Wildlife of Armenia

Persian Leopard

Wildlife of Armenia – Wikipedia

The fauna in Armenia is diverse given the country’s relatively small geographicL size, owing to the varied habitats created by the area’s mountainess terrain. Armenia is an important area for migratory animals, about 350 different bird species were recorded in the country. Many of the world’s domesticated animals originated in the area Armenia is located in, and the mouflon, the ancestor of domesticated sheep, is present there. Research suggests that about a quarter of the animal species in Armenia are internationally endangered. The mouflon are suffering a great population decline due to poaching and habitat loss, and the Sevan trout, which made up thirty percent of the fish in Lake Sevan, have virtually disappeared.

Southern and south-western Armenia remains the last stronghold for survival of the Persian leopard in the whole Caucasus, in part due to its connectivity with Iran where the main portion of the Persian leopard population exists. The total population size in Armenia numbers no more than 10-20 individuals, including adults, sub adults and cubs.

Armenia: diverse landscapes, rich biodiversity (IUCN)

 

The geographical location, geological complex structure and location of Armenia at the junction of major biogeographical zones have contributed to the evolution of rich biodiversity and different types of natural ecosystems in this country. See also  Ecotourism takes off in Armenia

Hyenas discovered in Armenia? Researchers find carcass, tracks (2011 news)

The carcass of a striped hyena has been found in southern Armenia. The find represents the region’s first confirmed hyena observation in over 60 years. The major cause of the species’ extinction in Armenia was the almost complete conversion of suitable hyena habitat into cropland.

Guide to the Birds of the Caucasus

Persian Leopard – Wikipedia

In Armenia, the Persian leopards live in the juniper sparse forests and, to a lesser extent, in arid and mountain grasslands, subalpine and alpine meadows. Their haunts are extremely rough and rocky places with plenty of cliffs. This predator uses the same trails during regular movements, so knowing where they are, the researcher can find the evidence of leopard existence such as scats, tracks and scrapes. The leopard in Armenia is threatened by disturbance, poaching, and wild fire, but which of these factors are most stressful for this cat is still unclear. The leopard can also be found in the Shikahogh State Preserve.

Armenian wildlife in danger of extinction

About 60 percent of wild animal life in Armenia is threatened according to a new report published in 2008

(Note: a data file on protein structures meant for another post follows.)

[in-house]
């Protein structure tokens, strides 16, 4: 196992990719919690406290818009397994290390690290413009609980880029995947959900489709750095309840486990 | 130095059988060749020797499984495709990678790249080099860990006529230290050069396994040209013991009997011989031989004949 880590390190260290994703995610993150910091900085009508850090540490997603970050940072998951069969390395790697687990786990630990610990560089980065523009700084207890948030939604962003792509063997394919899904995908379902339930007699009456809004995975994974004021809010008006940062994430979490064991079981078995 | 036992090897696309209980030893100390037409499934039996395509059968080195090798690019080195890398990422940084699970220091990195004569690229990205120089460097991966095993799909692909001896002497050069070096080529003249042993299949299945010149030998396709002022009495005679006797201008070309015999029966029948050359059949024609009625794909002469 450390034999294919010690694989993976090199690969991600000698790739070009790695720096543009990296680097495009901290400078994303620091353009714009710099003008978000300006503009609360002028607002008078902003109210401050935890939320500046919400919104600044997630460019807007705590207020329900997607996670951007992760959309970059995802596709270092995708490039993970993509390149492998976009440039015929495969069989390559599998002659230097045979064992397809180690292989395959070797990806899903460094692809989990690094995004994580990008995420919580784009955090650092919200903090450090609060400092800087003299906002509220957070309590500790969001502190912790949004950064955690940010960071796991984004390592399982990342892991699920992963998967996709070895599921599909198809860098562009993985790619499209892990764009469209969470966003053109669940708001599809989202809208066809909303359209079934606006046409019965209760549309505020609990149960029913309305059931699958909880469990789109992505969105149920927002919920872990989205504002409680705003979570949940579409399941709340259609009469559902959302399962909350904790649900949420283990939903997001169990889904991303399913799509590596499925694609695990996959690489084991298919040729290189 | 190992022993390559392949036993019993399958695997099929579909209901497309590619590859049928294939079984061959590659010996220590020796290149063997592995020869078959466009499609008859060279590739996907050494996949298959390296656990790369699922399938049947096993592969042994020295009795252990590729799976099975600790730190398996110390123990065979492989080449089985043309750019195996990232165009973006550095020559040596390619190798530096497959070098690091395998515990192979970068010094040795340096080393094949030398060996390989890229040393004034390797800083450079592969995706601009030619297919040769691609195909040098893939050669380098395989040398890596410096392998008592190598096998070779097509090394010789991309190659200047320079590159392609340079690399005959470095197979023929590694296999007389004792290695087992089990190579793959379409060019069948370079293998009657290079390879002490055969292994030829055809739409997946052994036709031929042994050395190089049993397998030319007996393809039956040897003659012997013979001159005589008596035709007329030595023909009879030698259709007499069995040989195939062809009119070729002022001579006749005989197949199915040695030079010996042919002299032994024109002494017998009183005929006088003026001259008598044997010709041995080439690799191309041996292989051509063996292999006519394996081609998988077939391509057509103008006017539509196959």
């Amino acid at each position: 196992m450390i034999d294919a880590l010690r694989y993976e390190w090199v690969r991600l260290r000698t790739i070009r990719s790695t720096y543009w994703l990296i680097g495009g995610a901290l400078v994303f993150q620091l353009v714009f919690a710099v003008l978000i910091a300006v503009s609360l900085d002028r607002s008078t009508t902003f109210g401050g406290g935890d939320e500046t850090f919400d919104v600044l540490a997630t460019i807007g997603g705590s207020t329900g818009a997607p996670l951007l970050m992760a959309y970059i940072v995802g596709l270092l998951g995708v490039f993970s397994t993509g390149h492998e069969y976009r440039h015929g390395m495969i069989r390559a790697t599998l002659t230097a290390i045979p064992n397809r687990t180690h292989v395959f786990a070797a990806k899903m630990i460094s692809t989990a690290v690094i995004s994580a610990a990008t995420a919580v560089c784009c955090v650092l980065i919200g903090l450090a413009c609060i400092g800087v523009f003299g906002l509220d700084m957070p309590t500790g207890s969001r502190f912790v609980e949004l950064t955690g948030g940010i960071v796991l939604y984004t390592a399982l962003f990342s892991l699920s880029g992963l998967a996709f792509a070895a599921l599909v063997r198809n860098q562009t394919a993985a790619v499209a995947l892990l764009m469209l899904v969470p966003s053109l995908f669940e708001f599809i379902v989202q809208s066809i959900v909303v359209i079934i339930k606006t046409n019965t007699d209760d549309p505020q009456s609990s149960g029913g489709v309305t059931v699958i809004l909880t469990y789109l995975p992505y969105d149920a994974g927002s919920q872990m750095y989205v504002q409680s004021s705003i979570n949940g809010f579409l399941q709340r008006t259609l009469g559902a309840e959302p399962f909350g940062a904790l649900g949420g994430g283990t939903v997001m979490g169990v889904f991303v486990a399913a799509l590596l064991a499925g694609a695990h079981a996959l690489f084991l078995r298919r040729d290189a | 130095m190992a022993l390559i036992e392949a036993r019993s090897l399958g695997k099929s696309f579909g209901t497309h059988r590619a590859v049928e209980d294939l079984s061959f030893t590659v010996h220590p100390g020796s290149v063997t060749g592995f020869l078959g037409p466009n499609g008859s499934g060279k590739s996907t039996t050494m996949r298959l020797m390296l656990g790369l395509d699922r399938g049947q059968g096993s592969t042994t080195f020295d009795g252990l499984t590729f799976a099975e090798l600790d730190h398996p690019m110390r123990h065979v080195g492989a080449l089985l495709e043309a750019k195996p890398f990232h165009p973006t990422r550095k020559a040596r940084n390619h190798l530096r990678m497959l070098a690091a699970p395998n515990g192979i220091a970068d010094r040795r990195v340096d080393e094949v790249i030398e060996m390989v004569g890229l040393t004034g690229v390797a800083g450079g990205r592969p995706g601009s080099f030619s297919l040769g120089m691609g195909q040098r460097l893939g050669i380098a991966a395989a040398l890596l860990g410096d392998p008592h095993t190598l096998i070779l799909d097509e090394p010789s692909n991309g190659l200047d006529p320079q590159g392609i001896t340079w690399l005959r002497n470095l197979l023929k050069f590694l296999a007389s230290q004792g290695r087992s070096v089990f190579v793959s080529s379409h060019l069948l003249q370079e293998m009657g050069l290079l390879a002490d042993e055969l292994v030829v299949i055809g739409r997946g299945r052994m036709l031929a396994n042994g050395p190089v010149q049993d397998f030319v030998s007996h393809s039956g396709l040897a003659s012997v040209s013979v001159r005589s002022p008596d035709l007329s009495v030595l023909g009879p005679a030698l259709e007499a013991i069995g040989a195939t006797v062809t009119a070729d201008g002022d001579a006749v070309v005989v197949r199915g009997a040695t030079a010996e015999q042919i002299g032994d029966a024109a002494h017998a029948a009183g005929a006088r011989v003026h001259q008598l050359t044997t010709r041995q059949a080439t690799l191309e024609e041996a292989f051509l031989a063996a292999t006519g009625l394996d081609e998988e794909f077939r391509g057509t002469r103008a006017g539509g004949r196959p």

“The major threats to biodiversity are directly or indirectly connected with human influence. The major processes threatening it are the loss of living environment and its change, overuse of biological resources, pollution, etc. All these threats minimize the population of the flora and the fauna, and cause loss of species, degradation of landscapes and ecosystems,”.

Environemental news about Armenia – good archive from Armenianow.com.

WWF proposes unique system to assure protection of orchards and of endangered species

The World Wildlife Fund (WWF) Armenian Office has found a solution for protecting orchards in Meghri, Syunik province, from brown bears without harming the animals, which are registered in the Red Book of Endangered Species.

Six residents of Nrnadzor, Shvanidzor and Alvank villages are paid 200 Euros each to protect orchards before the end of the harvesting in late November, using whistles and special signals during night-watches and hope to drive the bears back to forests. Employees of Arevik National Park, who deal with security issues of animals in the region, will support them.

Armenian Tree Project

Armenia Tree Project, a non-profit program based in Watertown and Yerevan, conducts vitally important environmental projects in Armenia’s impoverished and deforested zones and seeks support in advancing its reforestation mission. Since 1994, ATP has made enormous strides in combating desertification in the biologically diverse but threatened Caucasus region. Over 3,500,000 trees have been planted and restored, and hundreds of jobs have been created for Armenians in seasonal tree-regeneration program

DA Tours: Fauna

Armenia’s mountainous terrain creates numerous climate zones and microclimates, providing the country with a biodiversity that belies its small area. For example, Armenia is home to over 365 bird species during the year, compared to 400-500 across the entire European continent. Armenia provides an important passage and resting sites for migratory animals and birds. Furthermore, Armenia is located in a region where many of the western world’s domesticated plants and livestock originated. The country is also home to the ancestor of the domesticated sheep, the mouflon, as well as wild varieties of barley that were among the first to be domesticated in Mesopotamia. The Armenian forests in the Northeast, around Jermuk and in the South of the country around Kapan, are believed to be populated by wolves, lynxs and species of the Caucasian bear.

Forest copper mine triggers controversy in Armenia

A company has been given permission in Armenia to establish a copper mine in Teghut Forest sparking off a struggle between industry and environmentalists. Teghut Forest supports a large number of Armenia’s native species, including the Syrian Brown Bear and the Short-toed Eagle.